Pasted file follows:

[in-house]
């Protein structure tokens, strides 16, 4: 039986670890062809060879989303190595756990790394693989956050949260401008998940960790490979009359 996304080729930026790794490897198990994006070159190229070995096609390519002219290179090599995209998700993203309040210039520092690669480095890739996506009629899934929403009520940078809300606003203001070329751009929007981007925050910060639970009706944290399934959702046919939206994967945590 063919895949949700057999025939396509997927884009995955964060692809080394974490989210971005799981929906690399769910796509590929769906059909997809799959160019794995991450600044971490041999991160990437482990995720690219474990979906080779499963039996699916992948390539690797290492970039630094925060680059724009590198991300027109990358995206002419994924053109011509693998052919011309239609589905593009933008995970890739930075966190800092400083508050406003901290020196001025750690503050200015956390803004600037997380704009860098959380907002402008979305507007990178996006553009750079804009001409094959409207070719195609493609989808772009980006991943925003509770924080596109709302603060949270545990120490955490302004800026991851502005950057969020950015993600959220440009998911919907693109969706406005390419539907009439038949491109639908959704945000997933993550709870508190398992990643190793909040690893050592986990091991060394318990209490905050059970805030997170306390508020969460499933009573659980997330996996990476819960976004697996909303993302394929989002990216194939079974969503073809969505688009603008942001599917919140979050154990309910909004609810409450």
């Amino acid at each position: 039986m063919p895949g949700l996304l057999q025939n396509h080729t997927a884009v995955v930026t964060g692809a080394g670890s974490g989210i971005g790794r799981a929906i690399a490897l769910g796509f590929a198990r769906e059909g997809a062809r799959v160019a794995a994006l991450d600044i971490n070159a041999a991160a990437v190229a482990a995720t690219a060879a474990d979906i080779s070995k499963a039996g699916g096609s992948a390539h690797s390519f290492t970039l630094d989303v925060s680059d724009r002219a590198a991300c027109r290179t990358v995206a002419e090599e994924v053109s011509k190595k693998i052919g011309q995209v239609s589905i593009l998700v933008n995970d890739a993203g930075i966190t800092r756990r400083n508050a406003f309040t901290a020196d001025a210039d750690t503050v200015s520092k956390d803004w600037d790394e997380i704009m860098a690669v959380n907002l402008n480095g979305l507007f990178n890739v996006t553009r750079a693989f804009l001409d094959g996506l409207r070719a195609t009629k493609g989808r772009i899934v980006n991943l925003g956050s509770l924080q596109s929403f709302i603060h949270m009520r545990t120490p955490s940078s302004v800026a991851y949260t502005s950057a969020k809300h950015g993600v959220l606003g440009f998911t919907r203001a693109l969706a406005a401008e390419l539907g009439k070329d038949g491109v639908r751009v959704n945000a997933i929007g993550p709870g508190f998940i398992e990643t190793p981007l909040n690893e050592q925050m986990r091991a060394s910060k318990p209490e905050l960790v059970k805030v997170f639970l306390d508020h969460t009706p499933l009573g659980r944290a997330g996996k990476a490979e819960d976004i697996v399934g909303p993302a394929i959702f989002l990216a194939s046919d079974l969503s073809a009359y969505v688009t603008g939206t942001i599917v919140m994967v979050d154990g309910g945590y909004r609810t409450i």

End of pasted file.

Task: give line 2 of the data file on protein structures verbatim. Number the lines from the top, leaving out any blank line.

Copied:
């Protein structure tokens, strides 16, 4: 039986670890062809060879989303190595756990790394693989956050949260401008998940960790490979009359 996304080729930026790794490897198990994006070159190229070995096609390519002219290179090599995209998700993203309040210039520092690669480095890739996506009629899934929403009520940078809300606003203001070329751009929007981007925050910060639970009706944290399934959702046919939206994967945590 063919895949949700057999025939396509997927884009995955964060692809080394974490989210971005799981929906690399769910796509590929769906059909997809799959160019794995991450600044971490041999991160990437482990995720690219474990979906080779499963039996699916992948390539690797290492970039630094925060680059724009590198991300027109990358995206002419994924053109011509693998052919011309239609589905593009933008995970890739930075966190800092400083508050406003901290020196001025750690503050200015956390803004600037997380704009860098959380907002402008979305507007990178996006553009750079804009001409094959409207070719195609493609989808772009980006991943925003509770924080596109709302603060949270545990120490955490302004800026991851502005950057969020950015993600959220440009998911919907693109969706406005390419539907009439038949491109639908959704945000997933993550709870508190398992990643190793909040690893050592986990091991060394318990209490905050059970805030997170306390508020969460499933009573659980997330996996990476819960976004697996909303993302394929989002990216194939079974969503073809969505688009603008942001599917919140979050154990309910909004609810409450």